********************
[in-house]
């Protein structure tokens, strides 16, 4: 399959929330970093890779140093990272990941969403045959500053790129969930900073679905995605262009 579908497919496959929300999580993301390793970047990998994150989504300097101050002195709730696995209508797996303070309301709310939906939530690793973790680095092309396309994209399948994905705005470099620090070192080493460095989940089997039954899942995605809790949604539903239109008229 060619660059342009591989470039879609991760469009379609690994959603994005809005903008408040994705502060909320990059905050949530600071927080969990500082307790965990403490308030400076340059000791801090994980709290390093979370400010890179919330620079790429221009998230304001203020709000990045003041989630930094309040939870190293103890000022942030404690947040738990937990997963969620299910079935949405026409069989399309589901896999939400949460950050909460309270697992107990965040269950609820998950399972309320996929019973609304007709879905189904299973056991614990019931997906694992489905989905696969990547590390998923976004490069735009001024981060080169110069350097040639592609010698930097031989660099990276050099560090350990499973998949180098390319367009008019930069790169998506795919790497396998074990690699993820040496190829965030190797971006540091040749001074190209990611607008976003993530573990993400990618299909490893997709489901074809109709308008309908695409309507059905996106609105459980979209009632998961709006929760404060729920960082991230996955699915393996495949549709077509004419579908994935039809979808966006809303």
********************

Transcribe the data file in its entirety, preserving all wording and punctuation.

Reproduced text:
[in-house]
């Protein structure tokens, strides 16, 4: 399959929330970093890779140093990272990941969403045959500053790129969930900073679905995605262009 579908497919496959929300999580993301390793970047990998994150989504300097101050002195709730696995209508797996303070309301709310939906939530690793973790680095092309396309994209399948994905705005470099620090070192080493460095989940089997039954899942995605809790949604539903239109008229 060619660059342009591989470039879609991760469009379609690994959603994005809005903008408040994705502060909320990059905050949530600071927080969990500082307790965990403490308030400076340059000791801090994980709290390093979370400010890179919330620079790429221009998230304001203020709000990045003041989630930094309040939870190293103890000022942030404690947040738990937990997963969620299910079935949405026409069989399309589901896999939400949460950050909460309270697992107990965040269950609820998950399972309320996929019973609304007709879905189904299973056991614990019931997906694992489905989905696969990547590390998923976004490069735009001024981060080169110069350097040639592609010698930097031989660099990276050099560090350990499973998949180098390319367009008019930069790169998506795919790497396998074990690699993820040496190829965030190797971006540091040749001074190209990611607008976003993530573990993400990618299909490893997709489901074809109709308008309908695409309507059905996106609105459980979209009632998961709006929760404060729920960082991230996955699915393996495949549709077509004419579908994935039809979808966006809303």